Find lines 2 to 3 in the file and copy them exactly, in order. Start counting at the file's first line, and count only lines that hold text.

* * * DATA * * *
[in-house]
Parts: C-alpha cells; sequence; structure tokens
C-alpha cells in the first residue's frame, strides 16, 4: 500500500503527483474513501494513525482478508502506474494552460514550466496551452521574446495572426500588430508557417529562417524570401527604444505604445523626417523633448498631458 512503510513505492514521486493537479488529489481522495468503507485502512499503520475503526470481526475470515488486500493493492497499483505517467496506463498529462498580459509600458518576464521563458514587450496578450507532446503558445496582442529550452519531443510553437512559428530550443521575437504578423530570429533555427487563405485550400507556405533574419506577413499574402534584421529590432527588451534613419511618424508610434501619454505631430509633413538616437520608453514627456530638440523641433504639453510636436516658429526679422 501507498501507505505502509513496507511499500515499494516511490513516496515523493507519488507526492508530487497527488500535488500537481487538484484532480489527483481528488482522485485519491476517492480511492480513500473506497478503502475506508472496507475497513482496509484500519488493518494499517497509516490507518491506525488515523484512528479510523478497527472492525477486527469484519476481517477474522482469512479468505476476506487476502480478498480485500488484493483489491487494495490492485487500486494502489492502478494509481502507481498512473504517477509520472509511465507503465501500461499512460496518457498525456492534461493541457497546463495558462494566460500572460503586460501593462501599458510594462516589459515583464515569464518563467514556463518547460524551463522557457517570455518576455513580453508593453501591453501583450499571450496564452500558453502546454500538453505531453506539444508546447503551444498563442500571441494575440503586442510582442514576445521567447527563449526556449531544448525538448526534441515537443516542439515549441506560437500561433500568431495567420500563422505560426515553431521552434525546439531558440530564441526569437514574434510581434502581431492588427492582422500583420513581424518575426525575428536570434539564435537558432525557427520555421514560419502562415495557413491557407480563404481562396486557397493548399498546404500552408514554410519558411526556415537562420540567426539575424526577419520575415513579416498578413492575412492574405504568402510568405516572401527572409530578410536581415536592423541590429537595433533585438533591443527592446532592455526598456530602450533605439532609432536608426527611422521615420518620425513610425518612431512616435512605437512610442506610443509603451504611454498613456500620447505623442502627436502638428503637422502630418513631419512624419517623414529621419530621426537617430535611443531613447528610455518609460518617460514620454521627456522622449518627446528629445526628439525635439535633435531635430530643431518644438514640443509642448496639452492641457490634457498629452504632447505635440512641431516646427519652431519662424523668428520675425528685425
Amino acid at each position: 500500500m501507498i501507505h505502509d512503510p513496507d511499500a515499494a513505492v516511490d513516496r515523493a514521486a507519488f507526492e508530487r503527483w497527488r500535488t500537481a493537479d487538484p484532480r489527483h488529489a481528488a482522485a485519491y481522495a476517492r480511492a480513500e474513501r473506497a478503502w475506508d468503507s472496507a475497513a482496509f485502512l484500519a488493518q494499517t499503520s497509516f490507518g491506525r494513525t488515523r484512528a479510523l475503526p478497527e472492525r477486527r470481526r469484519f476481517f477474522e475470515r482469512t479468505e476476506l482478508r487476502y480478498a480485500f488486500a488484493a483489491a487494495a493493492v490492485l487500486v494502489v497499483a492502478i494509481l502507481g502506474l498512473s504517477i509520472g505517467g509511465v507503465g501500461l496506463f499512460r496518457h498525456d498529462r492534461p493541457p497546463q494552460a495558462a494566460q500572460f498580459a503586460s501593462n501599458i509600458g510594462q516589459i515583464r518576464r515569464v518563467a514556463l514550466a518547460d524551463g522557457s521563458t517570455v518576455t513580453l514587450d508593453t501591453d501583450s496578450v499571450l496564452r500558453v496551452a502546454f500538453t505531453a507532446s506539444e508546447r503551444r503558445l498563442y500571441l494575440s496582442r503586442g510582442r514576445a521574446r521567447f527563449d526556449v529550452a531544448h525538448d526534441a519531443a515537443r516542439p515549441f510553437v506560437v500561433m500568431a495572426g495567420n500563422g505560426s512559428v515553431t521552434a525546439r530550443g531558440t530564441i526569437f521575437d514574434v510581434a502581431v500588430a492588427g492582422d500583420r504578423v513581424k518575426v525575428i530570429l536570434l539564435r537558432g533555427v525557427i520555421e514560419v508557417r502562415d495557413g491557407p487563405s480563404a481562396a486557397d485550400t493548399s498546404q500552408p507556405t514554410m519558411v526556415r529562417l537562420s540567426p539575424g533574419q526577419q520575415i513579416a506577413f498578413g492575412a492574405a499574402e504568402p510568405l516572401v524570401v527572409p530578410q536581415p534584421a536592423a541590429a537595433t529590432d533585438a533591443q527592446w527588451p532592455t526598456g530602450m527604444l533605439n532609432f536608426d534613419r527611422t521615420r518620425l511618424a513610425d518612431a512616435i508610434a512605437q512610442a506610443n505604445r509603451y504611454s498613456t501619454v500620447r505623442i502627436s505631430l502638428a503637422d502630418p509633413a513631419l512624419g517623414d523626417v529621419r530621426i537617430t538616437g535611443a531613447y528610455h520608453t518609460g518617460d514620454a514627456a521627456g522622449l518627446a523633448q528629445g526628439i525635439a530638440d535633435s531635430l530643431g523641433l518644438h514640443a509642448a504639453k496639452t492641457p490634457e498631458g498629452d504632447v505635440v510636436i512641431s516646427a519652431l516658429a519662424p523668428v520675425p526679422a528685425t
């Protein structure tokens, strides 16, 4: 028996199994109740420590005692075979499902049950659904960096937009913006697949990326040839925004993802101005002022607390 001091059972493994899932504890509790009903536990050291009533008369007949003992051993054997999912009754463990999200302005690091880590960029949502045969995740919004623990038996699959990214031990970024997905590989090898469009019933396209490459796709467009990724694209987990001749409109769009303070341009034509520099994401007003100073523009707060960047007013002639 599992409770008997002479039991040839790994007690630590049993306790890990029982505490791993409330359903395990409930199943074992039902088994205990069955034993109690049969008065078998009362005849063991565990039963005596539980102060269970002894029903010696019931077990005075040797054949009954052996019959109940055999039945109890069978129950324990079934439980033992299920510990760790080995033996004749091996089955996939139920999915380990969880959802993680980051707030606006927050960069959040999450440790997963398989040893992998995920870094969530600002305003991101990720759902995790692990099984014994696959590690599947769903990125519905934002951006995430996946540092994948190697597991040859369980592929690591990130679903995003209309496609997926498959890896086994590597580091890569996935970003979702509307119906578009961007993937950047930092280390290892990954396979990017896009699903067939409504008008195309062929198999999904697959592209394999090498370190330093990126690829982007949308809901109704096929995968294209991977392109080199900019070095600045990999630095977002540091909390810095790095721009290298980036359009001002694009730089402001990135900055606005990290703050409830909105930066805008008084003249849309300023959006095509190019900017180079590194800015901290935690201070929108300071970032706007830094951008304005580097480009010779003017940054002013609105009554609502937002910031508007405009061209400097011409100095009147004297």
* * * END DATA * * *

Parts: C-alpha cells; sequence; structure tokens
C-alpha cells in the first residue's frame, strides 16, 4: 500500500503527483474513501494513525482478508502506474494552460514550466496551452521574446495572426500588430508557417529562417524570401527604444505604445523626417523633448498631458 512503510513505492514521486493537479488529489481522495468503507485502512499503520475503526470481526475470515488486500493493492497499483505517467496506463498529462498580459509600458518576464521563458514587450496578450507532446503558445496582442529550452519531443510553437512559428530550443521575437504578423530570429533555427487563405485550400507556405533574419506577413499574402534584421529590432527588451534613419511618424508610434501619454505631430509633413538616437520608453514627456530638440523641433504639453510636436516658429526679422 501507498501507505505502509513496507511499500515499494516511490513516496515523493507519488507526492508530487497527488500535488500537481487538484484532480489527483481528488482522485485519491476517492480511492480513500473506497478503502475506508472496507475497513482496509484500519488493518494499517497509516490507518491506525488515523484512528479510523478497527472492525477486527469484519476481517477474522482469512479468505476476506487476502480478498480485500488484493483489491487494495490492485487500486494502489492502478494509481502507481498512473504517477509520472509511465507503465501500461499512460496518457498525456492534461493541457497546463495558462494566460500572460503586460501593462501599458510594462516589459515583464515569464518563467514556463518547460524551463522557457517570455518576455513580453508593453501591453501583450499571450496564452500558453502546454500538453505531453506539444508546447503551444498563442500571441494575440503586442510582442514576445521567447527563449526556449531544448525538448526534441515537443516542439515549441506560437500561433500568431495567420500563422505560426515553431521552434525546439531558440530564441526569437514574434510581434502581431492588427492582422500583420513581424518575426525575428536570434539564435537558432525557427520555421514560419502562415495557413491557407480563404481562396486557397493548399498546404500552408514554410519558411526556415537562420540567426539575424526577419520575415513579416498578413492575412492574405504568402510568405516572401527572409530578410536581415536592423541590429537595433533585438533591443527592446532592455526598456530602450533605439532609432536608426527611422521615420518620425513610425518612431512616435512605437512610442506610443509603451504611454498613456500620447505623442502627436502638428503637422502630418513631419512624419517623414529621419530621426537617430535611443531613447528610455518609460518617460514620454521627456522622449518627446528629445526628439525635439535633435531635430530643431518644438514640443509642448496639452492641457490634457498629452504632447505635440512641431516646427519652431519662424523668428520675425528685425